U.S. Senators Dick Durbin (D-Illinois), Judd Gregg (R-New Hampshire), Ted Kennedy (D-Massachusetts), and Richard Burr (R-North Carolina) want to dramatically improve the way the FDA protects the safety of the nation’s food supply. The FDA Food Safety Modernization Act aims to give the FDA new authorities, tools, and resources to reform safety systems.
“Recent outbreaks of food-borne illness and nationwide recalls of contaminated food from both domestic and foreign sources highlight the need for Congress to act to modernize and strengthen our nation’s food safety laws,” Gregg says.
The bipartisan bill focuses on four key areas where the FDA’s authorities and resources need to be improved: food-borne illness prevention; food-borne illness detection and response; food defense capabilities; and overall resources.
“This legislation affords regulators the authority they need to better identify vulnerabilities in our food supply while maintaining the high level of food safety most Americans enjoy and take for granted,” says Sen. Saxby Chambliss (R-Georgia), a cosponsor of the bill.
The CEO of the United Fresh Produce Association, Tom Stenzel, called the bill a “positive step” and says the industry supports a mandatory, comprehensive, commodity-specific, science-based approach to food safety.
“We also support the legislation’s goal to develop a comprehensive network of federal and state partners who will work with growers and our entire supply chain to ensure that good agricultural and handling practices are implemented throughout the industry,” Stenzel says.
Specifically, the bill:
Improves the Capacity to Prevent Food-Safety Problems
• Hazard analysis and preventive controls: Requires all facilities to have in place preventive plans to address identified hazards and prevent adulteration and gives FDA access to these plans and relevant documentation.
• Access to records: Expands FDA access to records in a food emergency.
• Third party labs and audits: Allows FDA to recognize laboratory accreditation bodies to ensure U.S. food-testing labs meet high-quality standards and requires food testing performed by these labs to be reported to FDA. Allows FDA to enable qualified third parties to certify that foreign food facilities comply with U.S. food-safety standards.
• Imports: Requires importers to verify the safety of foreign suppliers and imported food. Allows FDA to require certification for high-risk foods and to deny entry to a food that lacks certification or that is from a foreign facility that has refused U.S. inspectors.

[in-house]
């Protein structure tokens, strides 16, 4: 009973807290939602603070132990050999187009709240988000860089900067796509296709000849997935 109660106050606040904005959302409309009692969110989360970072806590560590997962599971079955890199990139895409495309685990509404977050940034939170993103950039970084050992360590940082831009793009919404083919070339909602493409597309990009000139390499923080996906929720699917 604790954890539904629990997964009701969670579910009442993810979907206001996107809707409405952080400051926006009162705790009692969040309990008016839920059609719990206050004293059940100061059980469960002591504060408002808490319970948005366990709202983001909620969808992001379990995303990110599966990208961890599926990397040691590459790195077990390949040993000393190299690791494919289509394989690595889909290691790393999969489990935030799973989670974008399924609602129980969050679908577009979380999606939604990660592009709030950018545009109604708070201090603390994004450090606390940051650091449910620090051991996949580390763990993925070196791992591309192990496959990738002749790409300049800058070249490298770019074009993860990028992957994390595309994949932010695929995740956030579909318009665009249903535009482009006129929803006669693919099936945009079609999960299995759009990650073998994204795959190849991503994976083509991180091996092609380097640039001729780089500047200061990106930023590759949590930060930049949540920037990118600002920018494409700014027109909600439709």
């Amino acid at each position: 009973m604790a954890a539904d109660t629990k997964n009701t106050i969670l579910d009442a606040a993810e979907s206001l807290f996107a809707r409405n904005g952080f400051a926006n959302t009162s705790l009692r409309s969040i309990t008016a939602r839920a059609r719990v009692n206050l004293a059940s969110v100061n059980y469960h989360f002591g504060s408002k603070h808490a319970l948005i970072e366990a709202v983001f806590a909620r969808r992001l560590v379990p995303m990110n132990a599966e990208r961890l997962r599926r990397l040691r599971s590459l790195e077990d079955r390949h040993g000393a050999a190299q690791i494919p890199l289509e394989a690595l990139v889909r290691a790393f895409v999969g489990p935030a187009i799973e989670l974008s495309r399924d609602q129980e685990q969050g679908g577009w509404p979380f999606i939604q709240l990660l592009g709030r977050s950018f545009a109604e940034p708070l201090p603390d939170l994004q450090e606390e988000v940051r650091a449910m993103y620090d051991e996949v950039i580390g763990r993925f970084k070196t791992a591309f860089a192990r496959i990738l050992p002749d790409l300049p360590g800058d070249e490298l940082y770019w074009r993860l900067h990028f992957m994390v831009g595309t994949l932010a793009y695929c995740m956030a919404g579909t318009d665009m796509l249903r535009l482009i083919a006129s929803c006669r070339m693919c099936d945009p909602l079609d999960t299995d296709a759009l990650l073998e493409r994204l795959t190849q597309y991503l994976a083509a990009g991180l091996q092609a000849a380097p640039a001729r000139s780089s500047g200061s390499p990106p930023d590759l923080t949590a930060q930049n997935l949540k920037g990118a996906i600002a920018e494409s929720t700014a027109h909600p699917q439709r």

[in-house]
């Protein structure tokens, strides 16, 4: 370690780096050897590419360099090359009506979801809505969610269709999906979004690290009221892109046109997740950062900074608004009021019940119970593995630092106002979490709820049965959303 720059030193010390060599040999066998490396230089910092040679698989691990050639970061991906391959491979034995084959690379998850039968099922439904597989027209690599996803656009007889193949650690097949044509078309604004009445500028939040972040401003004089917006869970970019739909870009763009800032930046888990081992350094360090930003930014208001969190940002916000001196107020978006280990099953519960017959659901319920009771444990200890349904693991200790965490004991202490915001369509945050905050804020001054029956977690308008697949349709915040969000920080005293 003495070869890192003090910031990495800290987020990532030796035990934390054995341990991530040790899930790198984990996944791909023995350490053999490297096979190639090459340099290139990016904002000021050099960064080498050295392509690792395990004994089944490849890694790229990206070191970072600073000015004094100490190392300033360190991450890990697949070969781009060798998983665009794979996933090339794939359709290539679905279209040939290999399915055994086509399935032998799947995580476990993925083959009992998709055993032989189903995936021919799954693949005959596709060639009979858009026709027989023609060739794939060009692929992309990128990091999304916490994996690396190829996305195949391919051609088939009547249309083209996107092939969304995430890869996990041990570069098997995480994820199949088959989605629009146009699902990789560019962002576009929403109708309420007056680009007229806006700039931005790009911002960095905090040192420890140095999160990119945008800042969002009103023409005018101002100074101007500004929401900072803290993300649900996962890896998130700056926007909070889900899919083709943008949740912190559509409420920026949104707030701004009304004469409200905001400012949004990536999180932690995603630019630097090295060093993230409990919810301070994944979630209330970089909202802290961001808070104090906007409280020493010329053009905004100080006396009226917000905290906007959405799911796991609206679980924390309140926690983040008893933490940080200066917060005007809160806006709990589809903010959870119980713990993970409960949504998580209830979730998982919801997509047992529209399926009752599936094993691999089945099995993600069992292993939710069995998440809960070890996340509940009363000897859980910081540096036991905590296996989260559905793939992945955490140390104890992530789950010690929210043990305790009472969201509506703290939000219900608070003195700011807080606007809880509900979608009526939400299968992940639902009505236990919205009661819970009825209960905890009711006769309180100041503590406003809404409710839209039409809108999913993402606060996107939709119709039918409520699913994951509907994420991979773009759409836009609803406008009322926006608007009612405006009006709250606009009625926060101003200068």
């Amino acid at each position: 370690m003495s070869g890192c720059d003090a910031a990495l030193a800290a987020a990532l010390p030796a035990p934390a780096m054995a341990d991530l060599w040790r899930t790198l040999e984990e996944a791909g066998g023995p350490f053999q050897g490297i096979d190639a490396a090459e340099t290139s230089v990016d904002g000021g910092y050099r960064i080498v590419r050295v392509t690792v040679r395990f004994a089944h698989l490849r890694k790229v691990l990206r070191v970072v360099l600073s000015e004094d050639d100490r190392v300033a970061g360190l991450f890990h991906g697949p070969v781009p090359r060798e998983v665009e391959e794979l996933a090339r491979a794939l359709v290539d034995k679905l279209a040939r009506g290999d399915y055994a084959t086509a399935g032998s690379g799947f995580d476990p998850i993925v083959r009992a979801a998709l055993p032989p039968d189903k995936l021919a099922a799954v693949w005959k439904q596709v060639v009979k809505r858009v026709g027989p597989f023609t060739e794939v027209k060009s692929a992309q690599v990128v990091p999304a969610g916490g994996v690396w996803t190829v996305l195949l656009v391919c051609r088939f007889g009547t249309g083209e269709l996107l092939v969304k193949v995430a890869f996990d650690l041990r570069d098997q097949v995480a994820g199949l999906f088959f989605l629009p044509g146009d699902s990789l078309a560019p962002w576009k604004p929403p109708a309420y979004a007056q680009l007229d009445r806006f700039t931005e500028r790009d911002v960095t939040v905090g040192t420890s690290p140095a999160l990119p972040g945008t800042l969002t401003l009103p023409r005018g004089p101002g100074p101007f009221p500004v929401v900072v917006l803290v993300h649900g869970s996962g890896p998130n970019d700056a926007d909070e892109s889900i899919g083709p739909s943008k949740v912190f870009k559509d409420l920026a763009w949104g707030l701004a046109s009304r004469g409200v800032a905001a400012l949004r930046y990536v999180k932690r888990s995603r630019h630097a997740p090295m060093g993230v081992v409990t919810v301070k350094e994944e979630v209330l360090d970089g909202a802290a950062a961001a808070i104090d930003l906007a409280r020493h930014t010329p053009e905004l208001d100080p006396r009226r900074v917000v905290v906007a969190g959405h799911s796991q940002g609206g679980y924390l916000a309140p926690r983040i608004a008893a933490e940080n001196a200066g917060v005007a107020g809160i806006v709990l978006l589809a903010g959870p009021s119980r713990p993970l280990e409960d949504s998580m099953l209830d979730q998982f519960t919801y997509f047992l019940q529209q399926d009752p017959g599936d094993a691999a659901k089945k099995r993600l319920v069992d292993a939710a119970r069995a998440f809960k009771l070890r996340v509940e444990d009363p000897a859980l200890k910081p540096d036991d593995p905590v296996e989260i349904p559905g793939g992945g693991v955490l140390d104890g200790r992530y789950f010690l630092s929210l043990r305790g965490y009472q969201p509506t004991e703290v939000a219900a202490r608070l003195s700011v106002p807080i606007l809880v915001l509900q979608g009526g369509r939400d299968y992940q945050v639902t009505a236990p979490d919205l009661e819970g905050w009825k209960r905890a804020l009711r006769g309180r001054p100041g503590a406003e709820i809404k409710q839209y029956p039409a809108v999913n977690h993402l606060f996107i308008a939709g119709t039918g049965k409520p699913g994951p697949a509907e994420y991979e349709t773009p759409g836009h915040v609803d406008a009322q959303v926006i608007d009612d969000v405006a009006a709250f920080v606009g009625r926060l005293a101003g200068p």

Improves the Capacity to Detect and Respond to Food-Borne Illness Outbreaks
• Inspection: Increases FDA inspections at all food facilities, including annual inspections of high-risk facilities and inspections of other facilities at least once every four years.
• Surveillance: Enhances food-borne illness surveillance systems to improve the collection, analysis, reporting, and usefulness of data on food-borne illnesses.
• Traceability: Requires the secretary of Health and Human Services to establish a pilot project to test and evaluate new methods for rapidly and effectively tracking fruits and vegetables in the event of a food-borne illness outbreak.
• Mandatory recall: Gives FDA the authority to order a mandatory recall of a food product when a company fails to voluntarily recall the product upon FDA’s request.
• Suspension of registration: Empowers FDA to suspend a food facility’s registration if there is a reasonable probability that food from the facility will cause serious adverse health consequences or death.
Enhances U.S. Food Defense Capabilities
Directs FDA to help food companies protect their products from intentional contamination and calls for a national strategy to protect our food supply from terrorist threats and rapidly respond to food emergencies.
Increases FDA Resources
Increases funding for FDA’s food-safety activities through increased appropriations and targeted fees for domestic and foreign facilities.
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